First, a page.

Low-Power MAC design for M2M Communications in Cellular Networks: Protocols and Algorithms

University essay from KTH/Skolan för informations- och kommunikationsteknik (ICT)

Author: Xiaohang Chen; [2013]

Keywords: M2M; MAC; energy efficiency; battery life;

Abstract:

Machine-to-Machine Communication (M2M) is the communications between wireless devices without human interventions. As a fundamental enabler of Internet of Things, M2M is growing fast and implemented in many areas. The number of M2M devices is expected to be extremely large in the future. In most cases they are battery driven and positioned in broad areas so that it would be costly to frequently replace or charge their batteries. To save the cost of maintaining M2M systems in the long term, energy consumption needs to be minimized so that battery lives of M2M devices can be maximized, which motivates the design of a lowpower MAC protocol in this thesis. The related works have indicated that idle listening and collisions are the main sources of power waste. In the proposed low-power MAC protocol design, various methods that would help preserving energy are considered.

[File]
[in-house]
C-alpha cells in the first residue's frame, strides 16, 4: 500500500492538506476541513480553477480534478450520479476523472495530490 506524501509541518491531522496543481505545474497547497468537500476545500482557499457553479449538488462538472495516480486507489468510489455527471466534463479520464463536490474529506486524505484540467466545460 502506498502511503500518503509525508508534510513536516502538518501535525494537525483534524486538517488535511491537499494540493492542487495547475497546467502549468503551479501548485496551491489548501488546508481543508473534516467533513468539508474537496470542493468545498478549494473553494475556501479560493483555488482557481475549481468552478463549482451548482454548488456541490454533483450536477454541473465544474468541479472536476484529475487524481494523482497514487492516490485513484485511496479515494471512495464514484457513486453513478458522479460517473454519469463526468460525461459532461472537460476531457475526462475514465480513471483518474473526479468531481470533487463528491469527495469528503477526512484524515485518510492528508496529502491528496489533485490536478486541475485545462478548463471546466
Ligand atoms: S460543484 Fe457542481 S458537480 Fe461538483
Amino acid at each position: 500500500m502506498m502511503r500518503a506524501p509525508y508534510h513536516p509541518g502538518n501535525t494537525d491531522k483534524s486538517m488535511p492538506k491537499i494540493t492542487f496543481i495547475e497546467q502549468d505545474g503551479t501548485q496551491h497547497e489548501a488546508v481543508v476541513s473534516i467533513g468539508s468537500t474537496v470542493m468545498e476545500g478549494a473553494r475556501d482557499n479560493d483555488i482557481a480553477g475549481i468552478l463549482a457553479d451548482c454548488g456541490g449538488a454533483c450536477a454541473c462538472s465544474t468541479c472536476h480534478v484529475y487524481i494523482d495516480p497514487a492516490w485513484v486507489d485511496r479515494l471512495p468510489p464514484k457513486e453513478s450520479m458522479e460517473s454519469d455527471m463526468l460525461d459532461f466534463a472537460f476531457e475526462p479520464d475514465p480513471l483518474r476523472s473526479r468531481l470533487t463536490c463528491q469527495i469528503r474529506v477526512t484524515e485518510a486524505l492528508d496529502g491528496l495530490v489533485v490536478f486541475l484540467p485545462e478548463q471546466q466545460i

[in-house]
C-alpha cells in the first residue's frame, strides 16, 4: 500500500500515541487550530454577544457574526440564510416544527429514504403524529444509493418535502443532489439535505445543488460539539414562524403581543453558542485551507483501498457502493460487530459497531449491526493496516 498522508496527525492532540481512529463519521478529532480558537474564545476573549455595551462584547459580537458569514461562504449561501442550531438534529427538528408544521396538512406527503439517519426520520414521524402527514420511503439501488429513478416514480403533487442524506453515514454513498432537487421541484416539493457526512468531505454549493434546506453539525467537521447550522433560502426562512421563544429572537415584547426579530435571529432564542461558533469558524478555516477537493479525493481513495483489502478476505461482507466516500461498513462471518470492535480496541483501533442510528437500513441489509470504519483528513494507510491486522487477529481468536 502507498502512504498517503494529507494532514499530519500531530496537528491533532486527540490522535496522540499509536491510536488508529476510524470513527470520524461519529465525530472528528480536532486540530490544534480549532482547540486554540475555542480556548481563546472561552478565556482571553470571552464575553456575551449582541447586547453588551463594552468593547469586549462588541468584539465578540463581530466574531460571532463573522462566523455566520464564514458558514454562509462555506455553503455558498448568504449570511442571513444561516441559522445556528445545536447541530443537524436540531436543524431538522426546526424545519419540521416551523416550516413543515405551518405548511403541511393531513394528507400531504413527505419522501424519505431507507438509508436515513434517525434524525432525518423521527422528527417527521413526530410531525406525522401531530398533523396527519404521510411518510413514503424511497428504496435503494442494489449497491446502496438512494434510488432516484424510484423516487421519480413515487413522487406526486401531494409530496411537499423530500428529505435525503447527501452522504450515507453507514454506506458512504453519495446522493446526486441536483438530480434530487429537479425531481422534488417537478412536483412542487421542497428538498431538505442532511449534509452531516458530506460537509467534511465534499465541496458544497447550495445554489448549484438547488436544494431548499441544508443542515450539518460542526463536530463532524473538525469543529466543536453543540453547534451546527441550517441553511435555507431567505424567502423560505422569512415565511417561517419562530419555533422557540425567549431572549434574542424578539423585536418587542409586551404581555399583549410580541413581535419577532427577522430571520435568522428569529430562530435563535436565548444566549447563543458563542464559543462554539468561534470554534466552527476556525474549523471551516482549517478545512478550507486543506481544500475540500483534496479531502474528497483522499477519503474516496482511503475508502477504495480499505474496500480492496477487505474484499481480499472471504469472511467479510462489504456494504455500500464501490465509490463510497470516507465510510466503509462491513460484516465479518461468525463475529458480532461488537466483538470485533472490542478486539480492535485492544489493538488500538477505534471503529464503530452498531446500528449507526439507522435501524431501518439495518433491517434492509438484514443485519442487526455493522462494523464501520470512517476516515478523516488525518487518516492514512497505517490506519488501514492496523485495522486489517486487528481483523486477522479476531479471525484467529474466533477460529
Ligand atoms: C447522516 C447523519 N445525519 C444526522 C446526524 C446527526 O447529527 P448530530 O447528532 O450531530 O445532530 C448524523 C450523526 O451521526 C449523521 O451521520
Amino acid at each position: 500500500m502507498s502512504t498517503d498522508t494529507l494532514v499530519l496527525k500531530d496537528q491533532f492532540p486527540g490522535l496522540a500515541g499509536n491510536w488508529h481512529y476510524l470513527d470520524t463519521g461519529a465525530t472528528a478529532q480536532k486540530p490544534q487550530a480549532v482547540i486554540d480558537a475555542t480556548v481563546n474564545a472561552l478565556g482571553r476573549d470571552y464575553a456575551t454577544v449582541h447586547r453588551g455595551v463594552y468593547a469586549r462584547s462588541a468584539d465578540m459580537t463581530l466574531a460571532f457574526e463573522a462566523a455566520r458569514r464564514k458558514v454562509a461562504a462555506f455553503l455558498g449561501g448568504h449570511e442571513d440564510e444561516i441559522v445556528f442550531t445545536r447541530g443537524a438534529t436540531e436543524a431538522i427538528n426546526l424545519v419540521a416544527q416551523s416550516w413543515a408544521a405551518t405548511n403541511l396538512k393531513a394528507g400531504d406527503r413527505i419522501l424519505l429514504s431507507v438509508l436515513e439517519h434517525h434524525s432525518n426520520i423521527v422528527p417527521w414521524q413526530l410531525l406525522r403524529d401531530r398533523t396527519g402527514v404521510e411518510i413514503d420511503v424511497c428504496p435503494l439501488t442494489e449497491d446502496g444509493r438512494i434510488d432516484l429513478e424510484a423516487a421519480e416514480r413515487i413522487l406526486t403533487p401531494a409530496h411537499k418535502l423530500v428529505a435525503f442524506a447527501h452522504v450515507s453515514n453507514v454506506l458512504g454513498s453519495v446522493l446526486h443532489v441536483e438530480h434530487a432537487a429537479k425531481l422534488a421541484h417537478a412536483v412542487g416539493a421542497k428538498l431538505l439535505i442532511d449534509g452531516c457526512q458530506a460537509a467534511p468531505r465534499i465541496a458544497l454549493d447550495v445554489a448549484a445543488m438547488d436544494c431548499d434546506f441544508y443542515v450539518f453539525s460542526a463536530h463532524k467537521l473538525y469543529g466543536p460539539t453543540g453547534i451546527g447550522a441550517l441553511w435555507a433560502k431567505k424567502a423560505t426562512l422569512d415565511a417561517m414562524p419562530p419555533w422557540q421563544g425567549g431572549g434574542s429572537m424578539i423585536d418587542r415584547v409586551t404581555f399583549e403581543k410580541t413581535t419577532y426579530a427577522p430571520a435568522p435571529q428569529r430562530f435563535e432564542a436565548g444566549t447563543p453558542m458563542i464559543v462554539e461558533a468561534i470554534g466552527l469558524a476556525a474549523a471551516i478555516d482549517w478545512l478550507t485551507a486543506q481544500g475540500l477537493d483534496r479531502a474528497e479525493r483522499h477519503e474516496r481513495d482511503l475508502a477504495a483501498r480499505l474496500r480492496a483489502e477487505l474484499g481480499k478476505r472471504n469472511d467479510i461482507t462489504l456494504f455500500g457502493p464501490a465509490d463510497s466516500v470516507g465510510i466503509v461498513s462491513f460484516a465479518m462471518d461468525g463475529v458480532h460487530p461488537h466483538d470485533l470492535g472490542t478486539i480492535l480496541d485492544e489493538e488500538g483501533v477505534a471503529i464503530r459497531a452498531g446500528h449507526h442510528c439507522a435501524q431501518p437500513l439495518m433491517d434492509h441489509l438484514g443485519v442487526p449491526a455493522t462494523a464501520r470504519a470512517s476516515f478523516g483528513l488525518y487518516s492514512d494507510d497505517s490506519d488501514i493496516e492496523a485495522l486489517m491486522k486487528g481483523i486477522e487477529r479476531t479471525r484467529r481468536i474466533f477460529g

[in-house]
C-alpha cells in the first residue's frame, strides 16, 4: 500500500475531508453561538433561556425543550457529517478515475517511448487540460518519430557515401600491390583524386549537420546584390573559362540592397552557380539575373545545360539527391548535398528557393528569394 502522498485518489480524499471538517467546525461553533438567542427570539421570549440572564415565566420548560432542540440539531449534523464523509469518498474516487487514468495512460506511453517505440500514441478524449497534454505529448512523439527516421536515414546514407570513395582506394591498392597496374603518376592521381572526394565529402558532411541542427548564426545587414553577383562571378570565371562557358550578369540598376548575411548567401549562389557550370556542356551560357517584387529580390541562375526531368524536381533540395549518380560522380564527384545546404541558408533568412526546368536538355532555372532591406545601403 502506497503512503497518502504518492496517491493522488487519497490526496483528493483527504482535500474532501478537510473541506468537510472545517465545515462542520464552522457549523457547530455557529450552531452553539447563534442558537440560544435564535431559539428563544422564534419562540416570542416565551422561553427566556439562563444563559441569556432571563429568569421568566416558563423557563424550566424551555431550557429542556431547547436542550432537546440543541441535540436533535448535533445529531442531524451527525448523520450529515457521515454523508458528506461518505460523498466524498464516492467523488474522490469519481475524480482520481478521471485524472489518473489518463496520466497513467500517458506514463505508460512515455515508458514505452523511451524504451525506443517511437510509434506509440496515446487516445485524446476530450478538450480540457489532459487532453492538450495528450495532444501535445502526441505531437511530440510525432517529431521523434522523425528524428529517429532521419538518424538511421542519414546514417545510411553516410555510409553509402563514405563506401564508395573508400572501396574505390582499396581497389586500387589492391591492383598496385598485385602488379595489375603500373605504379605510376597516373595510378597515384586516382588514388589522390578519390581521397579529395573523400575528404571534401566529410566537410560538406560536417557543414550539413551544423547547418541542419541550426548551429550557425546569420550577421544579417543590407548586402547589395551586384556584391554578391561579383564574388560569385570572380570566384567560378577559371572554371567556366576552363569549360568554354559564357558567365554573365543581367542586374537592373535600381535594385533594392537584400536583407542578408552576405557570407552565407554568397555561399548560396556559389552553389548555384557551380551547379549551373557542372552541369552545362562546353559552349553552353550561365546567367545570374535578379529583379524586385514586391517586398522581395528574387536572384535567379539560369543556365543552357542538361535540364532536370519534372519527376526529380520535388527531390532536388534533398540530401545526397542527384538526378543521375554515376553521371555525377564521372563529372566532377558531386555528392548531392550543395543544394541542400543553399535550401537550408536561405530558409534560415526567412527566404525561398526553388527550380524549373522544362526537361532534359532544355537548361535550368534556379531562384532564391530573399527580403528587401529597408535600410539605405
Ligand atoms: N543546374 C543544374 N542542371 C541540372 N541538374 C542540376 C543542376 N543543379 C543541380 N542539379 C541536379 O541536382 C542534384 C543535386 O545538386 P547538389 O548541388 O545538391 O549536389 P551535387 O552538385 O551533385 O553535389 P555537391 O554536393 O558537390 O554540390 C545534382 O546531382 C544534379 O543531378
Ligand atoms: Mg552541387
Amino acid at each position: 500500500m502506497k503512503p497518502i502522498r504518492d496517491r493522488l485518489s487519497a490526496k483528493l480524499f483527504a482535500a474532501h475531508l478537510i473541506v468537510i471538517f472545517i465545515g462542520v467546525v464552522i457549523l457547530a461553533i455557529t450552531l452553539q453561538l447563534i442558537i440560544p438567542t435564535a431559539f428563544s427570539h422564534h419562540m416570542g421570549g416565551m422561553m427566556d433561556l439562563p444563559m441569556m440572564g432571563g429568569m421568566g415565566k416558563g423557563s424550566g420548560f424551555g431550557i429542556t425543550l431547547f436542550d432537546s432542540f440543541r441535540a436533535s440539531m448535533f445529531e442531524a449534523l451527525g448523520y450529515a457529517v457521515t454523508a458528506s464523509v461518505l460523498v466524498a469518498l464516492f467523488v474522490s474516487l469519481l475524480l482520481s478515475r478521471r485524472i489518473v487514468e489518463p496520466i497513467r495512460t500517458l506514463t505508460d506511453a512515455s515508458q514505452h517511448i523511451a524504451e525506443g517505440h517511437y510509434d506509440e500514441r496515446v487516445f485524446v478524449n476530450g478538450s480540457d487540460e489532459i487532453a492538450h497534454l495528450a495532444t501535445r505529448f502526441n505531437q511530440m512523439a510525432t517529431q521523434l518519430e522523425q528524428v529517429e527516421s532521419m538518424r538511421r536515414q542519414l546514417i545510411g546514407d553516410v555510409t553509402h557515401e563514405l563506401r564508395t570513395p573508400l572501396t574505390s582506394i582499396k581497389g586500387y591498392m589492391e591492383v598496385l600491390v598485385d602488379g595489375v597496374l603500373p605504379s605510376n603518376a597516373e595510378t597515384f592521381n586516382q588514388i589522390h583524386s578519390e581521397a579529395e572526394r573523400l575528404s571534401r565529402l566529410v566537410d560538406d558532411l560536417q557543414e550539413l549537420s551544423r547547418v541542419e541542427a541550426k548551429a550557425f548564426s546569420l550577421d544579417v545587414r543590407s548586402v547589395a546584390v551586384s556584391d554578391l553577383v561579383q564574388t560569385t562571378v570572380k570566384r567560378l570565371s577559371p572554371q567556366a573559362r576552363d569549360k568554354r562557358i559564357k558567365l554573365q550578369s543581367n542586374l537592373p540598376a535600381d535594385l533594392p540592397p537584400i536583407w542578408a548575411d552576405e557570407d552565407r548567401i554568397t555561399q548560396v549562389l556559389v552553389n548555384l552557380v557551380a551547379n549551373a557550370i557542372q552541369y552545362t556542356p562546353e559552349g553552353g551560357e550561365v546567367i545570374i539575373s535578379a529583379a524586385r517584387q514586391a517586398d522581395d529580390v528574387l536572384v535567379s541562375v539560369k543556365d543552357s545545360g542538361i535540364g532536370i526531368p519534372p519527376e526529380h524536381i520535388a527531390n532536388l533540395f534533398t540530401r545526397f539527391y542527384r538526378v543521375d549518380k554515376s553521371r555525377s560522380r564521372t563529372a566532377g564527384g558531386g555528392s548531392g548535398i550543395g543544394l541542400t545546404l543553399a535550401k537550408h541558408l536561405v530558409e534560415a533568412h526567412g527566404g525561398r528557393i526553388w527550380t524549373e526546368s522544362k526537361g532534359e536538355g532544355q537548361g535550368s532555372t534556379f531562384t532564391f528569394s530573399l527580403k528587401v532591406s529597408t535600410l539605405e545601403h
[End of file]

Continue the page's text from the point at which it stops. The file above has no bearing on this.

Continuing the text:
We first analyze the performance of three conventional protocols, TDMA, CSMA, and reservation-based protocol. The packet delay, energy consumption, and system throughput performances of these protocols are evaluated with both theoretical analysis and numerical simulations. Our results show that CSMA has better packet delay and throughput performances while static and dynamic TDMAs are more energy efficient.

Furthermore, we design a hybrid energy-efficient MAC protocol for M2M communications. This solution not only improves existing protocols, but also takes the advantage of clustering in cellular networks to save energy. We show by simulation results that the proposed MAC protocol outperforms others in energy saving, without sacrificing much on delay or throughput. This is because with clustering, transmission power of remote nodes can be greatly reduced after they become members of clusters. With the proposed MAC protocol, the lifetimes of both individual nodes and the whole M2M network are significantly extended.

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